The Hot Springs are
The mineral rich hot springs were originally used by the Salish
Coast Natives who revered them as a "healing place", arriving by
canoe to benefit from their rejuvenating waters. These healing waters can be enjoyed by all at the Harrison
Hot Springs Public Pool. Open Monday through Thursday 9:00am till
8:00pm, and Friday and Saturday 9:00am till 9:00pm.
Adults $8.50, Children and Seniors $6.25, Children 4 and under Free. One dip tickets as well as day passes can
be purchased. Locker and towel rentals are available for a nominal fee.
the complete price list for the Harrison Hot Springs Public Pool
click on this link.
The Harrison Hot Springs Public Pool combines two
located at the south end of Harrison Lake, the Potash, with a temperature of 40°C (120°F),
and the Sulphur, with a temperature of 65°C (150°F).
Combined the temperature averages 145F/62.8C
at the source which is then cooled down for the pool to 100F/38C
According to the Resort the waters average 1300 ppm of dissolved mineral solids, one of the highest concentrations of
any mineral spring.
Harrison hot springs mineral pool is one of several lining the valley of the Lillooet River and Harrison Lake, with two others
on the lake at Twenty Mile Bay and at Port Douglas, at the head of the Bay. The northernmost of the Lillooet River
hot springs is at Meager Creek, north of Whistler, with another well-known one to the east of Whistler at Skookumchuck.
In general heated water can hold more dissolved solids. Hot springs
coming up through the earths crust often have a very high mineral
content, containing everything from simple calcium to lithium, and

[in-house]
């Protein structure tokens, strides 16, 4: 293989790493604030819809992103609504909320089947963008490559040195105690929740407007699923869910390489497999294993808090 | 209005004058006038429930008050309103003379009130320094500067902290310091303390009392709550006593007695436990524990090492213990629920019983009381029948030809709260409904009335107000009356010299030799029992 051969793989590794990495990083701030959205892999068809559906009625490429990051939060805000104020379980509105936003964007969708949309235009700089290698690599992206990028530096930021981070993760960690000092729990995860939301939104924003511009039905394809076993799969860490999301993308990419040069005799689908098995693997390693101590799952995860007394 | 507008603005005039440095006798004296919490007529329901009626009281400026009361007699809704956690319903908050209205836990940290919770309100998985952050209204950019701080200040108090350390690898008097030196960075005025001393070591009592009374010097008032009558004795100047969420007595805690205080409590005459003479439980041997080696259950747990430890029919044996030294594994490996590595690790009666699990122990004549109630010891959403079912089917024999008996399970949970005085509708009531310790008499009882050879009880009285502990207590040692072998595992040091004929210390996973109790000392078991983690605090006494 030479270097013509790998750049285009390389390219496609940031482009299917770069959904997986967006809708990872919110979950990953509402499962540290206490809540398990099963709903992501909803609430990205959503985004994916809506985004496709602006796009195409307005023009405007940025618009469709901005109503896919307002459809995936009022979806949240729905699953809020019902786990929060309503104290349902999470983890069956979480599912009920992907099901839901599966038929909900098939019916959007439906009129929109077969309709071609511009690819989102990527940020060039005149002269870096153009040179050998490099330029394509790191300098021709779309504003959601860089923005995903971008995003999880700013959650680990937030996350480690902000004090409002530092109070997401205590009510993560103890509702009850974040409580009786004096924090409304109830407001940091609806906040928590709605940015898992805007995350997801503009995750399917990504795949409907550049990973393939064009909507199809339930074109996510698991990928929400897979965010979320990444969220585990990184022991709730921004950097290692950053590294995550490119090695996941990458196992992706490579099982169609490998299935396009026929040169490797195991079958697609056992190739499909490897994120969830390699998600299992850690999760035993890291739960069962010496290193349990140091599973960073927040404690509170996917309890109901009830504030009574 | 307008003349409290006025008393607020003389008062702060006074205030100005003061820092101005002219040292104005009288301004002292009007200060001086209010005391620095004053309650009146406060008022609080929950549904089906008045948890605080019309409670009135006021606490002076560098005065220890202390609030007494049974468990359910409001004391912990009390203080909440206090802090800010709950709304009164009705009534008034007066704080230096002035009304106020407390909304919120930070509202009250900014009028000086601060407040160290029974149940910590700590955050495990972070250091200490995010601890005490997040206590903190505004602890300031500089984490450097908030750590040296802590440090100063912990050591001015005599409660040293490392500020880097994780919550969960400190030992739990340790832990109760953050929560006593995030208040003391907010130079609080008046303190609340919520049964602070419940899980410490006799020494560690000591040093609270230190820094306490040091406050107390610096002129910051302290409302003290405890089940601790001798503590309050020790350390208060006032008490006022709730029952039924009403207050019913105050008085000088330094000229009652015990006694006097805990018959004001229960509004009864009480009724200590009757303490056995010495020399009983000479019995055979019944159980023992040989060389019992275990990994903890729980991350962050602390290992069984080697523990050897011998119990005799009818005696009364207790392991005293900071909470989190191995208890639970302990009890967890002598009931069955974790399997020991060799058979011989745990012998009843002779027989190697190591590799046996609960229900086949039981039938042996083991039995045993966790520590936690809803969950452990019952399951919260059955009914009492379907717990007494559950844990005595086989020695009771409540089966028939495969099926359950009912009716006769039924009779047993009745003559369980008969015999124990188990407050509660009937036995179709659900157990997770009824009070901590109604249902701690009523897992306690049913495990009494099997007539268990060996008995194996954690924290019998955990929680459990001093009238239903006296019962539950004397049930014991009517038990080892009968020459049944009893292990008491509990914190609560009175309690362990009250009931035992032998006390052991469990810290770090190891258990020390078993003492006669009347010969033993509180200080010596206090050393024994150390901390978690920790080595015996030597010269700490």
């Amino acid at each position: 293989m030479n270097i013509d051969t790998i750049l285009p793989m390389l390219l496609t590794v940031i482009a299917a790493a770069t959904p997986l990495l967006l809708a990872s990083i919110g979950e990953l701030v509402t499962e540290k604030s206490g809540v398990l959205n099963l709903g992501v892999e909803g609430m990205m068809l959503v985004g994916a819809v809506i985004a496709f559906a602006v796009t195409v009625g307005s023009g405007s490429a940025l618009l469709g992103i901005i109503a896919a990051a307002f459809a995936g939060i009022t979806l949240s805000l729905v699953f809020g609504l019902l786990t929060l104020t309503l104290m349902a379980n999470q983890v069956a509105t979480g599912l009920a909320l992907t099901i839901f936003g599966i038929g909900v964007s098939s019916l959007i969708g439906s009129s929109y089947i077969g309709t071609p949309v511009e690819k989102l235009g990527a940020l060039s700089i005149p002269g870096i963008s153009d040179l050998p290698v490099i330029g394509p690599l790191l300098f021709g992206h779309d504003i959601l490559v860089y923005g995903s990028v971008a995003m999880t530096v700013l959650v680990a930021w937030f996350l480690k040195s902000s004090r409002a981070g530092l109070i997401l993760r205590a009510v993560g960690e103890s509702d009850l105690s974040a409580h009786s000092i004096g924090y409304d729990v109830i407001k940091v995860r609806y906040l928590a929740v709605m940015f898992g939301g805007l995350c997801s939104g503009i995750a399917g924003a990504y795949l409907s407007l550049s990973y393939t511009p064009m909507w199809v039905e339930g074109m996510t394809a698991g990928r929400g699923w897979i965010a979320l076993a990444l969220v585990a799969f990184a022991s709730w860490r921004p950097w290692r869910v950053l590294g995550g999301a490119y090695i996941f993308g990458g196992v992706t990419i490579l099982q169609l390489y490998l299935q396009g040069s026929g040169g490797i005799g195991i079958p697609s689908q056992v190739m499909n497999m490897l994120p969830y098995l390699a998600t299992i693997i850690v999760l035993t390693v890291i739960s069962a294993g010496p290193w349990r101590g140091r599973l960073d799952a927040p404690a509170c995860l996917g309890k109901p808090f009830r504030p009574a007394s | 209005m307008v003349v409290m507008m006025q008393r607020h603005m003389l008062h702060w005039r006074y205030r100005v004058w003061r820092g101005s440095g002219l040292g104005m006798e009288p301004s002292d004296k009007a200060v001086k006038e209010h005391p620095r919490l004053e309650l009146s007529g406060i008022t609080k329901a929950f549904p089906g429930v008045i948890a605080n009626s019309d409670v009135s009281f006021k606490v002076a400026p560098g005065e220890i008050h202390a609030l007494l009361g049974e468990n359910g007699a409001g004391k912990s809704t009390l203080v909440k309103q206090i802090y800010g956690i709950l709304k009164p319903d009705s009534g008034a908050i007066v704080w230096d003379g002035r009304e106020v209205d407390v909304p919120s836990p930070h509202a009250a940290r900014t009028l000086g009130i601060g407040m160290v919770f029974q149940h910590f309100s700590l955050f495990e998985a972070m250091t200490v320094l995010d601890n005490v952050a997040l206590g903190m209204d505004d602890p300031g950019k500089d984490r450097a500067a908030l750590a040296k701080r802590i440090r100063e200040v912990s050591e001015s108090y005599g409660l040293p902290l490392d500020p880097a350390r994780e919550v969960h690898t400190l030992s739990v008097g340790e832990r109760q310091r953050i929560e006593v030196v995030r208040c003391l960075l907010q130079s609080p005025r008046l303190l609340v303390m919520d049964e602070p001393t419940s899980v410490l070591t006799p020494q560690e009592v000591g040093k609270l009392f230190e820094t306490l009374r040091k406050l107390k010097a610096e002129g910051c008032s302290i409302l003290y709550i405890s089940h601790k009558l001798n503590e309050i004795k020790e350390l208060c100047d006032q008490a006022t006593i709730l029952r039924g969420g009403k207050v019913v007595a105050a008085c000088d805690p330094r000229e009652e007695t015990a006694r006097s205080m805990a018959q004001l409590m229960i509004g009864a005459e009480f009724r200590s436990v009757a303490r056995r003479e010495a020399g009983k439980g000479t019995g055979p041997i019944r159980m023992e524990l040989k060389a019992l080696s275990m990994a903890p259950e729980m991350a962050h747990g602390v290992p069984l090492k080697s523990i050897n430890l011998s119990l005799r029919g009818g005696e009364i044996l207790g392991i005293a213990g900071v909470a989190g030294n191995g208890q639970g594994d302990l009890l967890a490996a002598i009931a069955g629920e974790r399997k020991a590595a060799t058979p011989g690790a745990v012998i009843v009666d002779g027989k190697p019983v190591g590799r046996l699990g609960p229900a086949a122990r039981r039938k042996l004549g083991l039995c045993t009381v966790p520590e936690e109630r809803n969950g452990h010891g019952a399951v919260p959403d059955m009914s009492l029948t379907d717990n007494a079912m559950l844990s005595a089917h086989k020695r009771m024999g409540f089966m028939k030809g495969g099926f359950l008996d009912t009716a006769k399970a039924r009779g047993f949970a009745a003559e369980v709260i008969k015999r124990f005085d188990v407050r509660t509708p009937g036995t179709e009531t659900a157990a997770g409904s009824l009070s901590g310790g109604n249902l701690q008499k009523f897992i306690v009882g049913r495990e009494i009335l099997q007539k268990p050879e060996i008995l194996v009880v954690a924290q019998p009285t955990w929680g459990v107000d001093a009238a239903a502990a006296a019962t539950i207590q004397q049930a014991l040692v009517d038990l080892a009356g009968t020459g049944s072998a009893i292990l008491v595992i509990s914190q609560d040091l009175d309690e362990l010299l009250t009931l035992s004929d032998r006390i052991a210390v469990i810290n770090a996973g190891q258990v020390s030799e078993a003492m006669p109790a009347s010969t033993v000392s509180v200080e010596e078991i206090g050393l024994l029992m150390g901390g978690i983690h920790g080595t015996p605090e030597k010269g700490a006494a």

even radium. The Harrison Hot Springs public pools are said to bring relief to sufferers of
rheumatism and arthritis through the 8 minerals present in the water
including: sulphur, iron, magnesia, Epsom salts, iodine, potash and
alum. For more information on healing waters or the study of
The traditional story of the spring's discovery talks about one
member of a nearly frozen group of miners who were returning down
the lake from Port Douglas, falling into the water from either being
over anxious to reach the shore or from weakness. In any event he
was so happy with the warmth, that his companions soon joined him. A
year later Judge Matthew Begbie named the springs Alice Springs
after the daughter of then Governor Douglas.
In addition to Harrison Hot Springs public mineral pool other great
public Hot Springs in B.C. include:
Other less known Hot Springs that often require some off-roading or
hiking can be found if you follow this link:
Hot Springs. This site also has an extensive listing of
hot springs throughout the Northwest.
Just over the border in Alberta are a couple of other hot springs
great resource on the natural healing properties of hydrotherapy is